Newton fractal

Here’s another famous fractal that I wanted to try on Arduino: the Newton fractal. It’s named after Isaac Newton’s iterative method for finding roots of functions. The classic example applies the method to function f(z) = z3 – 1 , where z is a complex number. This function has three roots in the complex plane.

classic newton fractal

The sketch that produced this picture loops over the pixels of a 480×320 display, mapping each of them to a complex number z0, that will serve as the initial value for Newton’s iteration process:

zn+1 = zn – f(zn) / f'(zn)

The basic color of a pixel (red, green or blue) depends on to which of the three roots the process converges. Its color intensity depends on the number of iterations that were needed to reach that root within a pre-defined precision. It’s just that simple!

Apart from playing with different color mappings (always essential for producing visually appealing fractals), I wanted to use modified versions of Newton’s method, as well as to apply them to different functions. The Arduino core has no support for complex calculus, and a library that I found didn’t even compile. So I wrote a couple of basic complex functions and put them in a functions.h file. There must better ways, but it works for me.

Once you have a basic sketch, the canvas of complexity is all yours!



f(z) = z4 – 1


This is my functions.h file. It must be in the same folder as the fractal sketch.


And here’s the Newton fractal sketch. Note the #include “functions.h” on the first line.



Snowflakes & Clouds

I haven’t been working on larger projects for a while, so here’s a couple of recent chips from the workbench.

In my ongoing quest for a faster HX8357D display driver, I was exited to read that the fast TFT_eSPI library now claims to support this beautiful but rather slow display. Unfortunately, the results were disappointing (unstable, readPixel freezes the screen). However, a nice bycatch of my experiments was the discovery that display updates become noticeably faster when the esp8266’s runs at 160MHz. Very useful for my fractal sketches, and for faster aircraft position updates on the Flight Radar‘s map.

Then I wondered how fast an esp8266 could actually drive my ili9341 driven 320×240 display. So I used my fast ‘offset-modulo’ Koch Snowflake algorithm for a snowflake animation speed test.

The result: an esp8266 at 160MHz can draw more than 100 (iteration depth 3) snowflakes per second on an ili9341 display, using the TFT_eSPI library. That’s about 5x faster than Adafruit’s HX8357 library can achieve on my 480×320 display. Hopefully, there will be a fast and reliable library for that display some day.



My renewed attention to the Koch Snowflake led to the discovery of a fractal that was new to me: the Plasma fractal. A commonly used algorithm to produce it is the Diamond-square algorithm. It’s apparently being used to generate nature-like backgrounds for video games.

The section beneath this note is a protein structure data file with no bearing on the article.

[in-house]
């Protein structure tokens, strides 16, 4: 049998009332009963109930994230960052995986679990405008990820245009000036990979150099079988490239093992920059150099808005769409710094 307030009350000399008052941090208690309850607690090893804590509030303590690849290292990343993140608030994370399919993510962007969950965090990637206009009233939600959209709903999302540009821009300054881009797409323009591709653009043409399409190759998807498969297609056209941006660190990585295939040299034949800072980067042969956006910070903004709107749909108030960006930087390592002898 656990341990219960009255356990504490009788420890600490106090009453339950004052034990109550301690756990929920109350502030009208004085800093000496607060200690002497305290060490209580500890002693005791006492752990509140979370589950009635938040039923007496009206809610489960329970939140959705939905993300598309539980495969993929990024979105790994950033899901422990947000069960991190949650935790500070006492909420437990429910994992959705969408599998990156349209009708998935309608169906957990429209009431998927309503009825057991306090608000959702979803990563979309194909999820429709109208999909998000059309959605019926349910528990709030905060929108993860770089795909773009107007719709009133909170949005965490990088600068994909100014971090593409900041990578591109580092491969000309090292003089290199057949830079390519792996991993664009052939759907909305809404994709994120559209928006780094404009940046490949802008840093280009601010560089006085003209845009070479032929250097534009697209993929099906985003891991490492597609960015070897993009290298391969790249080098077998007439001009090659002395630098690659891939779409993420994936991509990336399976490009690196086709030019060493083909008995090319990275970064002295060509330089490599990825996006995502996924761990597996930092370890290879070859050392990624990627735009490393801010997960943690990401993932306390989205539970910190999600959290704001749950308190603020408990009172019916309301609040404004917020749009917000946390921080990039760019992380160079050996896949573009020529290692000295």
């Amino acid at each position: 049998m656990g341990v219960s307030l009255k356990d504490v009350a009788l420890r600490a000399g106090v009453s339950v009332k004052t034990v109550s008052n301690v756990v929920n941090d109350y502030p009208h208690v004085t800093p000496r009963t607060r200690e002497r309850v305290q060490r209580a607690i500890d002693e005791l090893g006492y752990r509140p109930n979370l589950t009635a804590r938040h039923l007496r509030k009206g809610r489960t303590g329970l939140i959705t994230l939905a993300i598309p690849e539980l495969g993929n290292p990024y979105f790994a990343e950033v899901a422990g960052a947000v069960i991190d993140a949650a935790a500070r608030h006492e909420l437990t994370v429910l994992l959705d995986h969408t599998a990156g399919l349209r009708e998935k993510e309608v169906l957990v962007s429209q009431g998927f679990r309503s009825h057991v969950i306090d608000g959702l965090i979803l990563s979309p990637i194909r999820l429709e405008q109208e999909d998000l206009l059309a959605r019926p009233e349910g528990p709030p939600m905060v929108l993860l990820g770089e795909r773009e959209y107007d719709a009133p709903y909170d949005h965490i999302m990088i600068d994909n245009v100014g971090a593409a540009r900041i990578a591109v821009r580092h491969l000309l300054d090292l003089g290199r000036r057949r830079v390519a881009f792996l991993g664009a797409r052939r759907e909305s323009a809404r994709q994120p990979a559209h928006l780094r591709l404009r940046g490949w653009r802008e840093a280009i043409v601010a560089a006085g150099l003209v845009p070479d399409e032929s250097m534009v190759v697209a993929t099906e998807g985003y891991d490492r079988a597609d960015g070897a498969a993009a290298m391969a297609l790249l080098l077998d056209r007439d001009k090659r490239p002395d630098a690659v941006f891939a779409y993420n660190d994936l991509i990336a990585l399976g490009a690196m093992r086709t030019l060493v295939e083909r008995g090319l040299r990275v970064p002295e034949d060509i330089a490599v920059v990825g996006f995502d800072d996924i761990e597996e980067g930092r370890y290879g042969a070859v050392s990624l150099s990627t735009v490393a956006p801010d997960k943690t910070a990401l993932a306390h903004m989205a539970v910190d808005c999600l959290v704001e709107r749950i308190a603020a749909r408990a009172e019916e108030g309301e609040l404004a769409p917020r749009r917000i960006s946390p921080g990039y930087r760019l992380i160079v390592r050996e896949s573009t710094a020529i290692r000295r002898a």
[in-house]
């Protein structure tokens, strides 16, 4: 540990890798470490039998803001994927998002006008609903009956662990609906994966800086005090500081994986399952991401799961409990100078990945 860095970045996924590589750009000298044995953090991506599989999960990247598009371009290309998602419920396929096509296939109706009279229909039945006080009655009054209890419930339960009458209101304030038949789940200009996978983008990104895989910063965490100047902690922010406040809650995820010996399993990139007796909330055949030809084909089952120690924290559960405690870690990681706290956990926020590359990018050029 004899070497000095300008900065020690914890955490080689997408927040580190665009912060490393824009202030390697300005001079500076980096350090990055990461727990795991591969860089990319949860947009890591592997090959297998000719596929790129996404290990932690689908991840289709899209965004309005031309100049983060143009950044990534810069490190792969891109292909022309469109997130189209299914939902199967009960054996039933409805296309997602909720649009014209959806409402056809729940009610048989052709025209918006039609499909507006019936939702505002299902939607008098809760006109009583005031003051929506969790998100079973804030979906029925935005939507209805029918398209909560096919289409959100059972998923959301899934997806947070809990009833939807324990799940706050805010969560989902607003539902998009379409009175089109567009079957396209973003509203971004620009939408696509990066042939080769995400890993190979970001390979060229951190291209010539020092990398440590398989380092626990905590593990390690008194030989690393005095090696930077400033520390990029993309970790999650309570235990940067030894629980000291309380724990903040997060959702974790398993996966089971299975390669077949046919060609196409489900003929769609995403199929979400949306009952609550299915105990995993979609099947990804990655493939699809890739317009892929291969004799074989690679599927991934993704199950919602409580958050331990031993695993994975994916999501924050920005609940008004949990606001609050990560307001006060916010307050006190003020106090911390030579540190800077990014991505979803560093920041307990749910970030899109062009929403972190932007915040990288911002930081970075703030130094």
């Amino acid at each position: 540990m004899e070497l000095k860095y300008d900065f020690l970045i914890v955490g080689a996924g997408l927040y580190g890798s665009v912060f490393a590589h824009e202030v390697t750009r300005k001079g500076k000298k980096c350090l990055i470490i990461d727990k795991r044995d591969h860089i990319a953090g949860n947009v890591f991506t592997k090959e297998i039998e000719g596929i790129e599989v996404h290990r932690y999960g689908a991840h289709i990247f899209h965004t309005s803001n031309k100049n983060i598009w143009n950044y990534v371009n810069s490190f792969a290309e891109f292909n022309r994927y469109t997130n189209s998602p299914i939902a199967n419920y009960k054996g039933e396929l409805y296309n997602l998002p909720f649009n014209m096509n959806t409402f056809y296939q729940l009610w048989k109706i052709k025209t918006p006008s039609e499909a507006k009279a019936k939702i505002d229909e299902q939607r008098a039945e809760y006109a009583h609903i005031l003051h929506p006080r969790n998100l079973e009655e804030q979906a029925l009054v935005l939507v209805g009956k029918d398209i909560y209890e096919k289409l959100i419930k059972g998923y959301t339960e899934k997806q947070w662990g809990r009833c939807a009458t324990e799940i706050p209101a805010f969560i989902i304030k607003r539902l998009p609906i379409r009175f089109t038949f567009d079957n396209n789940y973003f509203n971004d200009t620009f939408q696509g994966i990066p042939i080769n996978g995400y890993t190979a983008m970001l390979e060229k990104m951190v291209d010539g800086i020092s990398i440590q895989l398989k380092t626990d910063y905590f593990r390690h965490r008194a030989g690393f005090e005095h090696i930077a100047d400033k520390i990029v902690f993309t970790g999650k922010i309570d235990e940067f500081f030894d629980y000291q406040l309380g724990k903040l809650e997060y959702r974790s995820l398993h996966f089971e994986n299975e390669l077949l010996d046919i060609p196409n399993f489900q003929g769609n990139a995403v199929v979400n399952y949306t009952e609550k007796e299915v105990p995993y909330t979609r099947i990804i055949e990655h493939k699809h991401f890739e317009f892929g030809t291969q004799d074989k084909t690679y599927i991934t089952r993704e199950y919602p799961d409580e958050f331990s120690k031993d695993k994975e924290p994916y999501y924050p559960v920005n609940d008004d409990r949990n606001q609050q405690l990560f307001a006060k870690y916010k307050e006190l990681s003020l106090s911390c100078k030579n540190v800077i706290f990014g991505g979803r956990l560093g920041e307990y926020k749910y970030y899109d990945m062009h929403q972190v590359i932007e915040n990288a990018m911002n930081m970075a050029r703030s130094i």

I wrote a small demo sketch that produces random clouds (well, sort of…), but it can also be used to produce (non-musical) rock formations or landscapes.

6 samples of randomly generated clouds

(picture quality suffers from camera pixel interference with the TFT display)


The Diamond-square algorithm assigns initial values to the four corners of a (2n+1)x(2n+1) grid. Then it starts a process of calculating the remaining elements of the grid, based on neighbour values and a random noise of decreasing magnitude. The visual result depends on the four initial corner values, the random noise and the chosen color mapping.

The name Plasma fractal becomes clear when we show consecutive results in a loop. While still using random noise, the trick is to initialize the random generator with the same seed value for every new loop cycle. By slightly changing the initial corner values for each new cycle, the results will also be slightly different from the previous one, which is exactly what we want for a smooth animation.

The general formula that I used for initializing corner k with value h[k] is:

h[k] = d[k] + a[k]*sin( t*f[k] )   where t is a loop counter.

So the value of corner k will periodically swing around value d[k] with amplitude a[k]. The period of the swing is determined by f[k].

Now we can play with the d, a and f values for each corner, as well as with the color mapping, in order to find visually appealing animations. Here’s a first impression (esp8266 & ili9341 320×240 display). The sketch uses a 65×65 grid, with every point filling a corresponding 3×4 rectangle on the display with it’s color value. Since grid values are stored in 4-byte float variables, a 129×129 grid would become too large for the esp8266.


Used values:


Color mapping: